Fig. 8.
Fig. 8.

Time evolution of the cluster number and Richardson number of extracted events. The horizontal dotted line denotes Ri = 0. The times on the top correspond to the event times when larger cluster transitions occur. The events were detected in the time series from 1100 LST 5 Oct to 1100 LST 6 Oct.

Citation: Journal of the Atmospheric Sciences 71, 3; 10.1175/JAS-D-13-0182.1

Figure 9 depicts the average depth of structures for each cluster. Since some structures are tilted vertically, the depths are determined by calculating the lagged vertical correlation. The correlation is calculated between the studied thermocouple at 9.5 m and the remaining 27 levels aloft for each event. To avoid spurious correlations, the maximum allowed lag, which depends on the event length le, is chosen to be 10 log(le). The maximum lagged correlation coefficients are averaged at each height for all events in a cluster, and the average depth of each cluster is obtained as the height where the vertical correlation coefficient falls below 1/e. Clusters 1, 2, and 6 are characterized by deep events, particularly cluster 6, where the average structure depth is larger than the tower height, so it could not be determined. Combining this information with previous results yields that clusters 1 and 2 are predominantly composed of deep statically unstable events, while cluster 6 contains deep stable events. Structures in cluster 3 are shallow with unstable stratification, and those in cluster 5 are shallow and stably stratified. The distinction between deep and shallow events sustains the usefulness of the present clustering method in that it distinguishes between both the stability and depth of structures even though that information is not fed to the method. It also implies that the characteristics of events in time series carry the information of a wide range of characteristics of underlying structures, which leads to the possibility of classifying and understanding certain atmospheric processes solely from their traces in single-point time series. The latter is clearly true for some specific cases, but is limited for complex three-dimensional motions.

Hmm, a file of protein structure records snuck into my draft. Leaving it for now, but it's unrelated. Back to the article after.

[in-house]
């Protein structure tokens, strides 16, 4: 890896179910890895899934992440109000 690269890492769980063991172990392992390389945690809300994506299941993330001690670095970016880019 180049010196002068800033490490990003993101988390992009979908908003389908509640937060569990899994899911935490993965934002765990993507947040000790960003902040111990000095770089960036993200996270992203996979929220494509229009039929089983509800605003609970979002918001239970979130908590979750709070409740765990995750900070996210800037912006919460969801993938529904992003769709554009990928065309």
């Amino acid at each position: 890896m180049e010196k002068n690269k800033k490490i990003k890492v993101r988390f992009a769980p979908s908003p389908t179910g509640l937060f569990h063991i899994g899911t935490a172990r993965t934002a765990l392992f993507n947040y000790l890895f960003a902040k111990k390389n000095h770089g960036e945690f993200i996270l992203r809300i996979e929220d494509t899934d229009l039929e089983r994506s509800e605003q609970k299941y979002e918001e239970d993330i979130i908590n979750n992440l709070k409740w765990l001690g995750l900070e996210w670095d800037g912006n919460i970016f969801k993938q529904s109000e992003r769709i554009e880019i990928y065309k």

Fig. 9.
Fig. 9.

Vertical correlations between the thermocouple at 9.5 m and those aloft, averaged over all events for each cluster. The dashed lines show a one-standard-deviation interval around the mean for each level. The vertical dotted lines represent e−1. Titles show mean event depths for each cluster. When the depth is larger than the tower height, it is shown as >48.6 m; that is, larger than the difference between the highest thermocouple at 58.1 m and the reference thermocouple at 9.5 m.

Citation: Journal of the Atmospheric Sciences 71, 3; 10.1175/JAS-D-13-0182.1

To further visualize the clustering results, Fig. 10 depicts examples of events in each cluster, and Table 1 shows the main characteristics of the six clusters. To summarize, the cluster 1 examples have the structure typical of periodical deep ramp structures in unstable atmospheric conditions (see Table 1). At the same time, cluster 5 contains periodic but shallow structures in stable conditions. Two of the six clusters, clusters 2 and 3, contain all the single-cycle ramp shapes in unstable conditions. Figure 9 shows that the ramp structures in cluster 2 are mostly deep, while those in cluster 3 are shallow but sharper since this cluster has the largest kurtosis value. Ramplike shapes in near-neutral conditions are grouped in cluster 4. Meanwhile, the smoothest shapes go to cluster 6. The cluster 6 structures are deep and apparently wavelike.

Fig. 10.
Fig. 10.

Examples of events from the six clusters: two instances are shown from each cluster. The time of onset of an event is given in each title (the times are between 1100 LST 5 Oct and 1100 LST 6 Oct).

Citation: Journal of the Atmospheric Sciences 71, 3; 10.1175/JAS-D-13-0182.1

Table 1.

Main characteristics of each cluster. The smoothness, defined as , where D(t) = x(t + 5) − x(t), is shown instead of its reciprocal—the nonsmoothness defined in section 2c—for the purpose of legibility.